Bob Harrison writes, ‘I sometimes describe myself as a poster child for a simple pleasure completely run amok. I’m about 10 months older than Jancis, and live in Sammamish, Washington, USA (a suburb of Seattle), above a basement full of alcoholic grape juice worth far more than anyone in my income bracket could possibly justify. I retired a couple of years ago after working in several professional capacities, ranging from serving as a United Church of Christ minister (serving a small church at the time of the story below) to eventually turning my hobby into a job and working in the wine industry — some winery work, a short time in distribution, mostly in retail. But even though it wasn’t my primary source of income, I mostly consider myself an educator: I joined the Society of Wine Educators in 1993, passed the Certified Wine Educator (CWE) examination in 2003, and as a result of teaching both freelance and winery-based classes, I take no small amount of pride in having led some 2000 students up to the edge of the steep and slippery slope, and giving them a gentle push. I’m fortunate to be married to a woman who is quite indulgent and supportive of my alcohol problem (collecting, not drinking!), despite the fact that she drinks no alcohol at all. (She is, however, a highly accomplished seamstress with couture skills who makes all her own clothes, and we have an agreement: I don’t tell her what I spend on wine, and she doesn’t tell me what she spends on fabric…) This is his (unedited) entry in our seminal wine competition.
I can’t really call it a “seminal” wine. My interest in wine had been developing for some time, albeit gradually, due at least in part to a very limited income. But I was living in White Plains, NY at the time (early ’80s) and reading Frank Prial in the New York Times on a regular basis, which had nurtured a curiosity about things I couldn’t possibly afford (as well as leading me to off-the-beaten-track discoveries that I could: I still remember his article on the stuff called “green wine,” vinho verde). It was, however, the first wine that caused me to sniff and sip in awe, and say, “So this is what they’re talking about…”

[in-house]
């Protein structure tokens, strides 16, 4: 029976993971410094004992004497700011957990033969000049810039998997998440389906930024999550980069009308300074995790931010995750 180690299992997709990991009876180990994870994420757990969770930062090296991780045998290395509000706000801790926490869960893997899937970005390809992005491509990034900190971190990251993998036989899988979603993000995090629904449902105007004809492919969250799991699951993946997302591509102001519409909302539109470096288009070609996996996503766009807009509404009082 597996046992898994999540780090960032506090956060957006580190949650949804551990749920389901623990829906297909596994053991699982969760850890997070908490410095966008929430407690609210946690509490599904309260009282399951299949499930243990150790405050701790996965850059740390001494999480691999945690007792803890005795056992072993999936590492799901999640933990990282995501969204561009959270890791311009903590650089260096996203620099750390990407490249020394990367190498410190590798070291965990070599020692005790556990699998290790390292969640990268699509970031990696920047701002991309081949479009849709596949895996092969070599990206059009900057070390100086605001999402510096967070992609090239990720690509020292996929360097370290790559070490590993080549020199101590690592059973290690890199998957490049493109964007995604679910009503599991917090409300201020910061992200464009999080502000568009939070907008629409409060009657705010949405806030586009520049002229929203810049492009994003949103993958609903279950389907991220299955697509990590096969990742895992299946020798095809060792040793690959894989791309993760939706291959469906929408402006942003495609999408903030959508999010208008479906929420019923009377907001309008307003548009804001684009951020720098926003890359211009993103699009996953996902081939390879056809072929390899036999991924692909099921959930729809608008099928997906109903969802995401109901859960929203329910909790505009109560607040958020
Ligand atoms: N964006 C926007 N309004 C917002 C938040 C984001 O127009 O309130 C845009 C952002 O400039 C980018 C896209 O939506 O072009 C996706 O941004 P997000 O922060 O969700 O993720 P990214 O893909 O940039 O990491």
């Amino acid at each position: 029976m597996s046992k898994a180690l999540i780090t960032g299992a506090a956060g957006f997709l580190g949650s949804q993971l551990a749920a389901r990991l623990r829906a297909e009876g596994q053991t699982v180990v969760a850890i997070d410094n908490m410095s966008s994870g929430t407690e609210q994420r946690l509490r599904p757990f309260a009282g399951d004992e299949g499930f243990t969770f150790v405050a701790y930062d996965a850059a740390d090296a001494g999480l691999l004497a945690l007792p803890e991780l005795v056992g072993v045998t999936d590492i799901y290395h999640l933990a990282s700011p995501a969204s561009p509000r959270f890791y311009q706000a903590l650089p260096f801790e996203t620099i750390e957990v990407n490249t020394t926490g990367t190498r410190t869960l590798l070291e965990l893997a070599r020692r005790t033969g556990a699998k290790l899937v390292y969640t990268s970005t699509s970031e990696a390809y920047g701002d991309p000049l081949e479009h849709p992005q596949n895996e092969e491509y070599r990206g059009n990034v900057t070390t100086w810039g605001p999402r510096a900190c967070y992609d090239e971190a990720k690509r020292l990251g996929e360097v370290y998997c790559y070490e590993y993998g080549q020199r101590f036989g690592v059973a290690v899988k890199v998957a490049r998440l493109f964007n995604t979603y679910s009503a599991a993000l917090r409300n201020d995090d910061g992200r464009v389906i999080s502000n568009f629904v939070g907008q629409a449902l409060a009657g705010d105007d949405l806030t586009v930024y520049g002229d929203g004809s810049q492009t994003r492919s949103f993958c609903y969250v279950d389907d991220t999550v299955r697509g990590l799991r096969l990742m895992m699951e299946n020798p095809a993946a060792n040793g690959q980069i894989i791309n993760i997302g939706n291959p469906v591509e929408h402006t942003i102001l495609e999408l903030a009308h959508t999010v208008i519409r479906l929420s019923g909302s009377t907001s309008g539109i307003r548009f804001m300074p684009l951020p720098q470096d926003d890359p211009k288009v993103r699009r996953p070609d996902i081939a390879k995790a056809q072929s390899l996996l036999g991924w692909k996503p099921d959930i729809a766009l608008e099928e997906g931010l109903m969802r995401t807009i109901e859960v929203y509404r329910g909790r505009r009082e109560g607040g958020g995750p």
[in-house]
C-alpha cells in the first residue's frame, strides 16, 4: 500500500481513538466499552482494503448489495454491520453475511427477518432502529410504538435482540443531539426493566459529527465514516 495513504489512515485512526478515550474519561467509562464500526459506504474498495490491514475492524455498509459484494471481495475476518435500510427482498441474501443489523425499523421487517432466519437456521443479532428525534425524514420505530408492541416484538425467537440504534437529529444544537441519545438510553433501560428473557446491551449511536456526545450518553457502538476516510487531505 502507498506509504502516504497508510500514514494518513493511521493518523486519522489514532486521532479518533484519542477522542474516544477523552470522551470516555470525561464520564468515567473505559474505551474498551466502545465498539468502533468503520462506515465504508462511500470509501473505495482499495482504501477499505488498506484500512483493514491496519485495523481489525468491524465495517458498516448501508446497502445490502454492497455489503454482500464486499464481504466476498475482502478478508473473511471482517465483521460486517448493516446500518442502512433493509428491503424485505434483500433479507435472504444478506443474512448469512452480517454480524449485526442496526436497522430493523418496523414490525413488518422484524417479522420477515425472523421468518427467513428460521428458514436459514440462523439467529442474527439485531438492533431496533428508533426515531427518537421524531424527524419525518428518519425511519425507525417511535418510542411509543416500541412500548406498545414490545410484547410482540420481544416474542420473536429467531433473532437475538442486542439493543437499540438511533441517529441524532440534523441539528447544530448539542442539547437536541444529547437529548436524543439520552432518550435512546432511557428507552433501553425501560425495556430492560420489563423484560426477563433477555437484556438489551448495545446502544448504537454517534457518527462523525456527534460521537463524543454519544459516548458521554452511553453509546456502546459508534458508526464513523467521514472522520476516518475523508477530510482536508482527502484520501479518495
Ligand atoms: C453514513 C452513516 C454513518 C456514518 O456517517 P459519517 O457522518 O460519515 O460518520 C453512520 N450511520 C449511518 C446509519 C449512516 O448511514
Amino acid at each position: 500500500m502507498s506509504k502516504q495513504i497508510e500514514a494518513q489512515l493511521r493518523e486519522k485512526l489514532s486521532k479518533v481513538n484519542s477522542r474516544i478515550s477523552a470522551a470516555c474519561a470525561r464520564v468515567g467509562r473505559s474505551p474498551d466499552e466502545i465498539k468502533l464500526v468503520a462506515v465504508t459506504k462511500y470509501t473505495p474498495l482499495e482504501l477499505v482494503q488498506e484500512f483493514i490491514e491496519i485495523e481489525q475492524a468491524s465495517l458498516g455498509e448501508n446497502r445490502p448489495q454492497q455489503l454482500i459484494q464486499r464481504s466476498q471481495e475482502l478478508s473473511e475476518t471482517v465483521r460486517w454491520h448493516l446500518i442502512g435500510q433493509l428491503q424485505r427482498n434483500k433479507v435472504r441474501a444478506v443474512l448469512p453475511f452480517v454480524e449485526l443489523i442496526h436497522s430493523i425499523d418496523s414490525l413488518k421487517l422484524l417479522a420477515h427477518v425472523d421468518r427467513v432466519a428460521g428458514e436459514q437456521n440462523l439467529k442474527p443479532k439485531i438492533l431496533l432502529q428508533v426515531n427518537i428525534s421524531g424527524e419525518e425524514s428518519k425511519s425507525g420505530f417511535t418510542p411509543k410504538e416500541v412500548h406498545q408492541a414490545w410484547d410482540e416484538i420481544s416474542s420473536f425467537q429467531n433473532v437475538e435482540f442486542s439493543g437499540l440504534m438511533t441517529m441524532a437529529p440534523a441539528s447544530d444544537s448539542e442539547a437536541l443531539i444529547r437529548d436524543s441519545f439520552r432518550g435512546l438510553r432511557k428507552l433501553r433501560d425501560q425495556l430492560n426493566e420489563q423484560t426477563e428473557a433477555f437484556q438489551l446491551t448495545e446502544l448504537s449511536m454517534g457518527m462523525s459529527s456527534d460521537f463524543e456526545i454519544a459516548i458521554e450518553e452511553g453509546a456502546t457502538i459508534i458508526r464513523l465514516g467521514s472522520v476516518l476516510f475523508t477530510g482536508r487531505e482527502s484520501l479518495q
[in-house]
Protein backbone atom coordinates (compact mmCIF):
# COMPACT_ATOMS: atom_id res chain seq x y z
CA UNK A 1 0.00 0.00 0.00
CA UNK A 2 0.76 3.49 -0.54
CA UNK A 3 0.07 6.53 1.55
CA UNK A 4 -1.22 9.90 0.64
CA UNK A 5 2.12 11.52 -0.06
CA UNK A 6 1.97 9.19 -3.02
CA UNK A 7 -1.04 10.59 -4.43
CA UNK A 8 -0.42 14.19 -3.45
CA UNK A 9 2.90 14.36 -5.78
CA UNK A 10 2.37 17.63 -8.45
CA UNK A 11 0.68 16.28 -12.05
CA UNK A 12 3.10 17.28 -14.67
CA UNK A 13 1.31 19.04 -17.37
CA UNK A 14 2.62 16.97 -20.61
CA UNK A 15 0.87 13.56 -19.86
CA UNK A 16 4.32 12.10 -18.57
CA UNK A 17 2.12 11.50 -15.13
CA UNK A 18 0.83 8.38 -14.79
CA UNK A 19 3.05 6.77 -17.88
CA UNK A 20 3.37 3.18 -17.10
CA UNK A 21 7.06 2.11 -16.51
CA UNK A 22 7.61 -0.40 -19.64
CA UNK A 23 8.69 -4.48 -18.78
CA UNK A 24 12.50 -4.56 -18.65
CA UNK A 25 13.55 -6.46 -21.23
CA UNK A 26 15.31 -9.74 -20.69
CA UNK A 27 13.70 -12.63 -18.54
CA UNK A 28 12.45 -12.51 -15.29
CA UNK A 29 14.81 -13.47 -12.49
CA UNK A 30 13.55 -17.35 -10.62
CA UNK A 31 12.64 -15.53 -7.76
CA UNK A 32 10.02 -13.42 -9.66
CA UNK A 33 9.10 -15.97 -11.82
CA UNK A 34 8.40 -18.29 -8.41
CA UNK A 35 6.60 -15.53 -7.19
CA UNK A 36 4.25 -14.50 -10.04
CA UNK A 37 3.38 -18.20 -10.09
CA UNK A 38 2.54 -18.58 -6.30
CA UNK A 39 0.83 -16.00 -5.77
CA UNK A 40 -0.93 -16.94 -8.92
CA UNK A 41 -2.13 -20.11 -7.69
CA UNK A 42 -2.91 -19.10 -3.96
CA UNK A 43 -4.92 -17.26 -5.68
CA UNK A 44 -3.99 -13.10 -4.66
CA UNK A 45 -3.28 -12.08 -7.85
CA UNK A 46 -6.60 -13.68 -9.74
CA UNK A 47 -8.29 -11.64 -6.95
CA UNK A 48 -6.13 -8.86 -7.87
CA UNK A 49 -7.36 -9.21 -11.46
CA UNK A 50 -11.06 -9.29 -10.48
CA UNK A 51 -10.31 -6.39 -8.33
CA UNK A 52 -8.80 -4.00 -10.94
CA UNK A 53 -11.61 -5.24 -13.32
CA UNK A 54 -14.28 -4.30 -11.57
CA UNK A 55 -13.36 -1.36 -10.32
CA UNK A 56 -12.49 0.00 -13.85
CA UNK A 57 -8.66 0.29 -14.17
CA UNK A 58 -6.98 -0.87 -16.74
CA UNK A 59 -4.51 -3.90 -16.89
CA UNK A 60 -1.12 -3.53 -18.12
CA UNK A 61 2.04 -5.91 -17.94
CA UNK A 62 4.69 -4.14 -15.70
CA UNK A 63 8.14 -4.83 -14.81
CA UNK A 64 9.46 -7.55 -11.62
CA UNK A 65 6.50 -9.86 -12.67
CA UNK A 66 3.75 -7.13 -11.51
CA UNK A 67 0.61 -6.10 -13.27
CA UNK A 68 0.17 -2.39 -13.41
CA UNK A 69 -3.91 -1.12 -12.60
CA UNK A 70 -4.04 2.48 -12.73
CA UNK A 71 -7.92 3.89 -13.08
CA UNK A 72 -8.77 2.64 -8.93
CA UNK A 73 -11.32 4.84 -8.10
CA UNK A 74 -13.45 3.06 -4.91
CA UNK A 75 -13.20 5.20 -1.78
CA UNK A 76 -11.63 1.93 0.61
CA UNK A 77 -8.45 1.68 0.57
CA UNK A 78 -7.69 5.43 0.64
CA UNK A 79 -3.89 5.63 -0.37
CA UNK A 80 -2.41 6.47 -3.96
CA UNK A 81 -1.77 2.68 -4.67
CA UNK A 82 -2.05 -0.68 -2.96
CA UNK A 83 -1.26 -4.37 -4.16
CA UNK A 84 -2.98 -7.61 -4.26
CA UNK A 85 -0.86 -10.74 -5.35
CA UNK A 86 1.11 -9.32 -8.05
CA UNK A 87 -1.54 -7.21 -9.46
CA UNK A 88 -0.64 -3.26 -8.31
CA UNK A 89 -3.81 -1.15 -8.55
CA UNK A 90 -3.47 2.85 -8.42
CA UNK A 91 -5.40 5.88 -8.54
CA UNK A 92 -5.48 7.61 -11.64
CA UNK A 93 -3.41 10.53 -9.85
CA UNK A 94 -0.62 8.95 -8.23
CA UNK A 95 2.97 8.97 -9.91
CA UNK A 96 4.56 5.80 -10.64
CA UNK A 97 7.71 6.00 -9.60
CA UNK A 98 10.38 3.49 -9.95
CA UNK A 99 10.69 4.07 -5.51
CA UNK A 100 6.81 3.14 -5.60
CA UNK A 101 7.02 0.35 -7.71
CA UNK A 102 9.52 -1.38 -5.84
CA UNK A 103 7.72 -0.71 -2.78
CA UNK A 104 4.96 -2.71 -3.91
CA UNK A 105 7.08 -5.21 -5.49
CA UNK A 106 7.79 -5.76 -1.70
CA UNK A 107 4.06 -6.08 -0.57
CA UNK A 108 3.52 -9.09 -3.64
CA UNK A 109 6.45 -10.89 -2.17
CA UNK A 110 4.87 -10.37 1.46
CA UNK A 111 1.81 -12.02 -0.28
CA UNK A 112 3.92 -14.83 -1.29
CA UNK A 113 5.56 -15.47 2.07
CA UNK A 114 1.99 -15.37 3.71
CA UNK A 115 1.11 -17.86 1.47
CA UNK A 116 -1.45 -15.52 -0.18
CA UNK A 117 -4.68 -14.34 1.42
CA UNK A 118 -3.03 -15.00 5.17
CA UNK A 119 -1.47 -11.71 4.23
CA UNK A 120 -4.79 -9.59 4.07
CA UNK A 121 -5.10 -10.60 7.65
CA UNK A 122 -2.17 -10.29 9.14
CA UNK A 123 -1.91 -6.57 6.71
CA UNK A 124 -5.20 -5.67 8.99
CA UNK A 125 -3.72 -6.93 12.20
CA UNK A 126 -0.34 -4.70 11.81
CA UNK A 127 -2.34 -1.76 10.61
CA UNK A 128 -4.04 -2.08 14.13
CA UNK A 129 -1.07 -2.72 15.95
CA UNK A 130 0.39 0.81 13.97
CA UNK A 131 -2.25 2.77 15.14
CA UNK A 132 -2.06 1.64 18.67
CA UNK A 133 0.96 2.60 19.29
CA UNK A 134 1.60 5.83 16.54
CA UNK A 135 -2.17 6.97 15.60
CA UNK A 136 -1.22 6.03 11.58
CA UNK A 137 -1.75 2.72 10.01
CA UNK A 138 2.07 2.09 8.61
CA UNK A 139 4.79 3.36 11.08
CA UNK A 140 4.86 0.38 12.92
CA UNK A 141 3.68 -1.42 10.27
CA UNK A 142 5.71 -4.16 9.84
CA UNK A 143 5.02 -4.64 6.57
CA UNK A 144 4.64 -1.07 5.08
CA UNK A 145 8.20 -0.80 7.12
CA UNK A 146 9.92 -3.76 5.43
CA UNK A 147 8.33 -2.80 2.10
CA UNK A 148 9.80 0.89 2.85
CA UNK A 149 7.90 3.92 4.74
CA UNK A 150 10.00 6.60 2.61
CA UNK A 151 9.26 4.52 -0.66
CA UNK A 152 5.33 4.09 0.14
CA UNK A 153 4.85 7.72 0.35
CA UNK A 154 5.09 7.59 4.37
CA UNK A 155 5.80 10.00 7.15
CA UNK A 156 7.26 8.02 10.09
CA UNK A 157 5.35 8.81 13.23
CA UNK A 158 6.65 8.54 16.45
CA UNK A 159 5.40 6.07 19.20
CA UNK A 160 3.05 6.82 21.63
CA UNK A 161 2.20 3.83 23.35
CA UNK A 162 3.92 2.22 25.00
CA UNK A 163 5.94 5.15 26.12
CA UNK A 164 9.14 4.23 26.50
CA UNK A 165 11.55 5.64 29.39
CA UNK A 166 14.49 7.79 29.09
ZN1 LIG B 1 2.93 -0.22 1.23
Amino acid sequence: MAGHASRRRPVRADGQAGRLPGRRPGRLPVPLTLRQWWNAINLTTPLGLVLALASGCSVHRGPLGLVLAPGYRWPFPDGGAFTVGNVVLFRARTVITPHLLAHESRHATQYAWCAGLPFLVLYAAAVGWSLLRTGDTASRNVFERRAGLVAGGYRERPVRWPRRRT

It was the summer of 1983, and I was with friends, including my girlfriend of the time, on a canoe trip on the Connecticut River. We pulled into a small town for lunch, and picked up a sandwich and drink from the little deli/grocery/general store next to the river. As I was waiting to pay, I noticed a small display of wine bottles next to the register. The labels were very plain, but simply stated in large, fancy letters across a tan background, “Garrafeira” and the vintage: 1959, 1958 and 1956. They were priced from around $15 to $18 — more than I was used to spending on wine at the time, but not out of reach. So I questioned the proprietor; he told me that he really didn’t know much about them, but they were Portuguese, they were really good, and they were worth ten times what they were selling for. I was skeptical, but he stood firm, and I was intrigued — and disregarding the risks of carrying a bottle of wine in a canoe through a hot summer afternoon, the personal fiscal pinch and the implausibility of the claim, I bought a bottle of the oldest one, 1956, for a bit under $20.